NOTICE: (Updated March 5, 2010)

Beginning December 19, 2009, Books 'N Border Collies will be posting but only intermittently while I pursue personal goals. I plan to share some reading I'm doing, but there will be no reviews. I will, however, be sharing my exploration of vegetarian cooking and the cookbooks and websites I use to educate myself. I hope you enjoy it!


Thursday, May 29, 2008


by David McCullough

I have to start by saying I prefer to learn general history via fiction because I have a fairly short attention span when it comes to names and dates, and, yeah, John Adams is a really long book, and had I not listened to it on audio (unabridged, of course, because I refuse to listen to abridged books), I'm not 100% certain I would have made it to the end. There are stretches of real dry material. However, with the assitance of a CD player, I enjoyed the book overall. I liked that I learned a lot about more than just John Adams. There is a ton of information about his wife Abigail and son John Quincy Adams, George Washington, Thomas Jefferson, Benjamin Franklin, Alexander Hamilton. . . . The list goes on and on. There are large portions of actual letters written by not only John and Abigail, but many other famous folk of that time, and it was fascinating to hear their actual words regarding not just the Declaration of Independence, the Revolution, the Constitution, and the like, but every day concerns about raising families, the decline of the education system and of the moral values of the country. I found the continuing debate over the issue of slavery most interesting. Probably because it seems so obvious to me that it is a vile institution, I find I have a hard time comprehending any argument that existed in its favor. (Adams, for the record, strongly opposed slavery and never owned any himself.)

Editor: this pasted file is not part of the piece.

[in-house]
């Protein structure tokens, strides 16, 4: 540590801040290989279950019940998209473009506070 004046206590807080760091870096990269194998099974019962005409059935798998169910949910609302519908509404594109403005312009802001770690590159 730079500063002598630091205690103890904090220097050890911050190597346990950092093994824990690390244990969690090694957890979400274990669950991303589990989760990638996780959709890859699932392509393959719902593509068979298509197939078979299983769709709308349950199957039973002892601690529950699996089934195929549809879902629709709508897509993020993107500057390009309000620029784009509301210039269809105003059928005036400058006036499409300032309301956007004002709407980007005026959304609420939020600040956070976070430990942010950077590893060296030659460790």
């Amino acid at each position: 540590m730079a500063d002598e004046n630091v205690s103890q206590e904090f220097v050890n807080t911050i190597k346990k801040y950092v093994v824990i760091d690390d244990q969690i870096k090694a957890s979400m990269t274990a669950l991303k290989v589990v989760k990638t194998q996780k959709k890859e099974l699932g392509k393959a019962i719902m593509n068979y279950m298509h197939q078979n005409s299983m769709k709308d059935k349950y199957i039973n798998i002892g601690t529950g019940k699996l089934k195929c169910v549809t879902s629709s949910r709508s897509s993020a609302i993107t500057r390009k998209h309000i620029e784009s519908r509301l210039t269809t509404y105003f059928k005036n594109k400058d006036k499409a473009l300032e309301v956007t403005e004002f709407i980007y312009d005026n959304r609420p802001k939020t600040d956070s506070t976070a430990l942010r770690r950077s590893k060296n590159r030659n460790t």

Interesting factoid -- John Adams and Thomas Jefferson died on the same day: July 4, 1826, precisely fifty years after the adoption of the Declaration of Independence.



Andi said...

This one sounds really informative, but I'm pretty sure I'd have to listen to it on audio, too.

Lezlie said...

Andi ~ Listening makes the duller parts a lot easier to get through, that's for sure!

Teddy Rose said...

I does sound interesting. I just got a copy of 'Thomas Jefferson and Sally Hemings: An American Controversy' by Annette Gordon-Reed. It's very short in comparison, only 227 pages.

Lezlie said...

Teddy Rose ~ That controversy in talked about a bit in "John Adams". Sally stayed with the Adamses for a while in France. Thomas Jefferson was a very interesting person. I'll be reading a biography about him before too long.

Beth F said...

Nice review. Let me second the idea of listening to this book (UNabridged!). The book was well balanced, Adams's faults were not hidden.

Lezlie said...

Beth ~ Absolutely unabridged. I agree. I don't listen to any abridged audiobooks, fiction or nonfiction.